Ice Age when sea-levels were much lower. For example
Portuguese maps drawn in the early 1500s show the northwest
coast of India not as it looked in the 1500's but as it last
looked around 14,000 years ago just before the first of the
three great meltwater pulses that terminated the Ice Age.
Such "ghost lands" also crop up on ancient maps of the Atlantic, the Mediterranean and the
Pacific, all areas in which unexplained underwater
ruins have been found. The mystery of these extraordinary
ancient maps, and what they might mean for the story of civilization
is explored in Part V of Underworld.
In January 2002 underwater cities off the coast of northwest India made news
all around the world. The two cities, which have been discovered by
India's National Institute of Ocean Technology, each cover an
area of about 10 square miles and lie 120 feet deep in the
Gulf of Cambay in an area that until as late as 6900 years
ago formed a huge fertile valley that was entirely above water. Then
the seas rose again and the Gulf of Cambay was
It therefore seems probable, from the sea-level data alone, that
these mysterious submerged cities, which had towering walls, massive
geometrical buildings and huge engineering works such as dams, must
be more than 7000 years old. Even greater antiquity has been
suggested by the recovery of some 2000 man-made artifacts from the
sites. Recently tested at two different laboratories in India, the
artifacts produced radiocarbon dates ranging from 8500 to 9500 years
That's more than 4000 years older than any advanced city-building
culture so far recognized by archaeologists, and of course great
cities like those now at the bottom of the Gulf of Cambay don't grow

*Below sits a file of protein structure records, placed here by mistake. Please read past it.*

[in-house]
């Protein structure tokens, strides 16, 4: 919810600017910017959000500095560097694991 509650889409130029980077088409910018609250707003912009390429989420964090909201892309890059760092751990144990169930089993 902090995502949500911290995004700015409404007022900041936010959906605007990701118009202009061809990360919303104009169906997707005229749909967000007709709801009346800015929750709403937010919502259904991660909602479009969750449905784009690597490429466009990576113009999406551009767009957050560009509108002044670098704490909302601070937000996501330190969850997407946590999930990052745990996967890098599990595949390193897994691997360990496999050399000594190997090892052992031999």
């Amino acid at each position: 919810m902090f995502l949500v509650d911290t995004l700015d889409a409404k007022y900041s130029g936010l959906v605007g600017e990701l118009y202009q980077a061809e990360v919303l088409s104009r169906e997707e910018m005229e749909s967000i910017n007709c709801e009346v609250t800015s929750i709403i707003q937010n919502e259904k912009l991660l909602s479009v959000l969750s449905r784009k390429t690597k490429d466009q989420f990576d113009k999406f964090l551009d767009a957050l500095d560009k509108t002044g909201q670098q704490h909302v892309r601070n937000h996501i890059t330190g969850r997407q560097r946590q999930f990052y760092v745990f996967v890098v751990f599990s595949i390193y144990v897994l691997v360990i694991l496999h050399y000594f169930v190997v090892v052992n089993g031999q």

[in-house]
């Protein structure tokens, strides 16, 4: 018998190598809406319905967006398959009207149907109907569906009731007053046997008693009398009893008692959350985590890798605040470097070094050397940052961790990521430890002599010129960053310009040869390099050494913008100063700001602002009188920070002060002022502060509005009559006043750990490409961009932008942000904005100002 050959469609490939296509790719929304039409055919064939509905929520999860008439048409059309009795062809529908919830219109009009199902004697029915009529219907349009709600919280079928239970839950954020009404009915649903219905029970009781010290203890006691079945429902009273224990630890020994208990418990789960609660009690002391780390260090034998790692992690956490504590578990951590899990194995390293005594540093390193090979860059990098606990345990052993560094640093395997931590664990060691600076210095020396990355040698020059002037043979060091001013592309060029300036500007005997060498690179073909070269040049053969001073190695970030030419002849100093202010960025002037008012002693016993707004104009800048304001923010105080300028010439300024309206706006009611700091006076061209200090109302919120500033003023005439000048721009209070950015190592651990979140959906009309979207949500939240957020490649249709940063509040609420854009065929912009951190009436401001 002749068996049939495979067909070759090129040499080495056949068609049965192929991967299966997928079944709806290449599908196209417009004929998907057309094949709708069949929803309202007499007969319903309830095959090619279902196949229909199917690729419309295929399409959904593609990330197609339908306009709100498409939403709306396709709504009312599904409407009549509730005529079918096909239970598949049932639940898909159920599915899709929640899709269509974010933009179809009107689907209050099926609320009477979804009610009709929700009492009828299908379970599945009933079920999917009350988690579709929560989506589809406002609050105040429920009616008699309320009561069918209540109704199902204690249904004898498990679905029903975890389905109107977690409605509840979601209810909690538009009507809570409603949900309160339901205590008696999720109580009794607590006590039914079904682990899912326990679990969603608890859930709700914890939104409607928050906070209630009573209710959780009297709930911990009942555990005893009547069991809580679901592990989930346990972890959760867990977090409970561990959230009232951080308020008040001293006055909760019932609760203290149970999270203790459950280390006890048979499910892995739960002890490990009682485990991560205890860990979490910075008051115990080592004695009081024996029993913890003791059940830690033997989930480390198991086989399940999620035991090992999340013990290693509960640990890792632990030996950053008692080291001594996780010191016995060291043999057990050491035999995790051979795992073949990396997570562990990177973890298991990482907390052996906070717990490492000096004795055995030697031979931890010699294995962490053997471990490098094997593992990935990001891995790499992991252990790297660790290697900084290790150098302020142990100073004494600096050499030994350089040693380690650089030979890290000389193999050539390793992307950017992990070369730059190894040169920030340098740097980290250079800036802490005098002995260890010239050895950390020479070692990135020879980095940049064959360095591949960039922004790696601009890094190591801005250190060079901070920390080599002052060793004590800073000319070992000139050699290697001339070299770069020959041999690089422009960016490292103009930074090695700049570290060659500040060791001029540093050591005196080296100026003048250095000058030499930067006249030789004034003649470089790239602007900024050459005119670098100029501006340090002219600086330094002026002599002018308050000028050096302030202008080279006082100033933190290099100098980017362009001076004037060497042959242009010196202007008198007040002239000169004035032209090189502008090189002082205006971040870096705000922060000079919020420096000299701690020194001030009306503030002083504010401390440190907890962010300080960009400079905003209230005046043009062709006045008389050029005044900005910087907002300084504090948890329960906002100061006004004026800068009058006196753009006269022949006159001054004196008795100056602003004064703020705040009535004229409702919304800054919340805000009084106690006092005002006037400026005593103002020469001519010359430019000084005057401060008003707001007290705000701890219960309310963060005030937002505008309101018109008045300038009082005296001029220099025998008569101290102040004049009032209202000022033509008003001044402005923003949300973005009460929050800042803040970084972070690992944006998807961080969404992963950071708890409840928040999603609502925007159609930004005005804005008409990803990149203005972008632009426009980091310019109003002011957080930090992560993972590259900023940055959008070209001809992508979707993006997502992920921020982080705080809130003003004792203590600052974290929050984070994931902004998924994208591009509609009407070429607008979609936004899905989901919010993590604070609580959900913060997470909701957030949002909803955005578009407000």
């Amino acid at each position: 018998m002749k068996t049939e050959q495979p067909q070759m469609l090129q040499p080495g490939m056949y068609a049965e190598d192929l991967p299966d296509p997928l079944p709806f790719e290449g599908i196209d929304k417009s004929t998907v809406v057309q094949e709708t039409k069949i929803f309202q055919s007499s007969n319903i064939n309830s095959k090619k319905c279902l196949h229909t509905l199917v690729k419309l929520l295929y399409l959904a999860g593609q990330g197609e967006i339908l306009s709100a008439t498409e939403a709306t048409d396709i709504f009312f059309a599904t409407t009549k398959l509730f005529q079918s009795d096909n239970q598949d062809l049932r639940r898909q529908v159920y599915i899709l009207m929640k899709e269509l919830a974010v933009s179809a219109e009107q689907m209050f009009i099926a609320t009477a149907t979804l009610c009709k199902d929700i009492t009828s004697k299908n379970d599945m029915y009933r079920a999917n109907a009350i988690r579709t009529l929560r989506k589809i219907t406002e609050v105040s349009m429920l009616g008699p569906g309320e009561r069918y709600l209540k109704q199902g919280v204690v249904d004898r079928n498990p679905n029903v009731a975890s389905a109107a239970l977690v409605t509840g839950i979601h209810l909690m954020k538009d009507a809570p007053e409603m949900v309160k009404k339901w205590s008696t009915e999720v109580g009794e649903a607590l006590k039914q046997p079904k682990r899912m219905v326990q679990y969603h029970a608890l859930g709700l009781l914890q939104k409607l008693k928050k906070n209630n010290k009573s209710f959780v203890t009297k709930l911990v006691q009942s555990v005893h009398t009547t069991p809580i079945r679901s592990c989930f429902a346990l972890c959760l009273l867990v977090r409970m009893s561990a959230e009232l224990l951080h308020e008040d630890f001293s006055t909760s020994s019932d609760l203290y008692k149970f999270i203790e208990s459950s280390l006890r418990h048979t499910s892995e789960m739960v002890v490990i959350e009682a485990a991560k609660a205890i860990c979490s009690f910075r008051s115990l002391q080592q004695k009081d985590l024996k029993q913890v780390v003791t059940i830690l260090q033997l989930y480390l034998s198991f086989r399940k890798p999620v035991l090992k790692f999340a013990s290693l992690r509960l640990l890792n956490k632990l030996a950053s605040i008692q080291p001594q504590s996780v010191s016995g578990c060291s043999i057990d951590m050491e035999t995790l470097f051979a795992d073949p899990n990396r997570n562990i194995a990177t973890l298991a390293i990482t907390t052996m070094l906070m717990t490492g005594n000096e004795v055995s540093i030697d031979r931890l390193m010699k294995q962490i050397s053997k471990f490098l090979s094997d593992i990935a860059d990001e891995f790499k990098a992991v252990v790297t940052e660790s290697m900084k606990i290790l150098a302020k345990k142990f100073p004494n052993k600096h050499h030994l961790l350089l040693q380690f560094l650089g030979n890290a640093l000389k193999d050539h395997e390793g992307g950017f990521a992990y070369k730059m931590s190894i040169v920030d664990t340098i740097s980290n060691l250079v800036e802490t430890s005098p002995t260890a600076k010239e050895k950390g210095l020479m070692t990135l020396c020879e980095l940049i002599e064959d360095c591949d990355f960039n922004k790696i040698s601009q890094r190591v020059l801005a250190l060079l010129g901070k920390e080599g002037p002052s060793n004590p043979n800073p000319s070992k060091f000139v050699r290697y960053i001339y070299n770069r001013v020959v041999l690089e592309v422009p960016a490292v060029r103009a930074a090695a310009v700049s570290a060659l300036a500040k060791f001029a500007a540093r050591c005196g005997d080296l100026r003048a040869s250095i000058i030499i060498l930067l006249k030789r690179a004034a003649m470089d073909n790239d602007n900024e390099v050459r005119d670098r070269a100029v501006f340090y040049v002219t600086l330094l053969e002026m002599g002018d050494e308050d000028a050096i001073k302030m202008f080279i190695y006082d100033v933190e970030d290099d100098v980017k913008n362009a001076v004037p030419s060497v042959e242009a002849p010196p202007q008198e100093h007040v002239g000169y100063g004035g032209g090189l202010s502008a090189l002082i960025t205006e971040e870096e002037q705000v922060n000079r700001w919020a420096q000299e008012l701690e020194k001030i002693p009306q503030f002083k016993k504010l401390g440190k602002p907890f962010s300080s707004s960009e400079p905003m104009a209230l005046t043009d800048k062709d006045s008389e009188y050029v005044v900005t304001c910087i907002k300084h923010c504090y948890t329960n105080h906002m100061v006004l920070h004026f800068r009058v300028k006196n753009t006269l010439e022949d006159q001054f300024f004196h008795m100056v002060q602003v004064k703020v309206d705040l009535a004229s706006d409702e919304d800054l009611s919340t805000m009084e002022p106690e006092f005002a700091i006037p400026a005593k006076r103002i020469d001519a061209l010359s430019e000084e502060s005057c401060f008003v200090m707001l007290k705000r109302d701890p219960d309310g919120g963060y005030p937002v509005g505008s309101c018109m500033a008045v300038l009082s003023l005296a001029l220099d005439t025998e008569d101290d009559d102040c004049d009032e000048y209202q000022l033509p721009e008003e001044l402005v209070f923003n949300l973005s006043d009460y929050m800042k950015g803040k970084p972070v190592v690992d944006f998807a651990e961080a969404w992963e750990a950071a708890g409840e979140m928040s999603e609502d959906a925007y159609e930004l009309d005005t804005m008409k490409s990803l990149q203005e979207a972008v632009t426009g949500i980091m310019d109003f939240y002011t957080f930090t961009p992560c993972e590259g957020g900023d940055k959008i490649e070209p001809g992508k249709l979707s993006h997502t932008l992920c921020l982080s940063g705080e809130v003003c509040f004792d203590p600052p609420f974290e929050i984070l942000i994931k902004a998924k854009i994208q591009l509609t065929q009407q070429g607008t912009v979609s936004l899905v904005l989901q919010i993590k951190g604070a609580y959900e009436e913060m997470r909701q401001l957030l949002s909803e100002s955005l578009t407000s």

up overnight. For technical reasons the carbon- dates are from
artifacts lifted only from the upper strata of the sites. Once
proper coring can be done to deeper layers of the submerged cities
much more ancient dates are to be expected.
So if they are what they seem to be the cities in the Gulf of Cambay
add up to the Holy Grail that I've been searching for - a lost civilization of the Ice Age, destroyed, as the myths say, by a
flood. In a sense I need nothing more to prove my case.
The mystery of the U-shaped structure
Yet there are so many underworlds.
I'll not add here to what I have to say in the book and the
television series about Malta, China and
Japan - or why and where I
think the Grand Bahamas Bank as it last looked 6000 years ago is
portrayed on the infamous
Piri Reis Map of 1513.
I'd like to close with the Indian "theme" of the last few paragraphs
but in a place about as far away as you can get from the Gulf of Cambay and still be in
The place is called Poompuhar. It lies on southeast India's Coromandel coast facing the Bay of Bengal between modern Tamil Nadu
and Sri Lanka. Its immediate offshore area has been the subject of
marine archaeological investigations by India's National Institute
of Oceanography since the 1980's - and numerous non-controversial
finds of man-made structures dated between the third century AD and
the third century BC have been made in the "inter-tidal zone" close
to shore at depths down to 6 feet (approximately 2 meters).
These finds of structures in shallow water (some so shallow that
they are exposed at low tide) have been quite widely written-up in
the archaeological literature. But for some reason other discoveries
that the NIO has made in deeper water off Poompuhar have attracted
no attention at all. Most notably these other discoveries include a
second completely separate group of structures fully three miles
from the Poompuhar shore in water that is more than 70 feet (23
The lack of interest is surprising because to anyone
with even minimal knowledge of post-glacial sea-level rise their
depth of submergence is - or should be - highly anomalous. Indeed
according to Glenn Milne's sea-level data the land on which these
structures were built last stood above water at the end of the Ice
Age more than 11,000 years ago.
Is it a coincidence that there are ancient Tamil flood myths that
speak of a great kingdom that once existed in this area called
Kumari Kandam that was swallowed up by the sea? Amazingly the myths
put a date of 11,600 years ago on these events - the same timeframe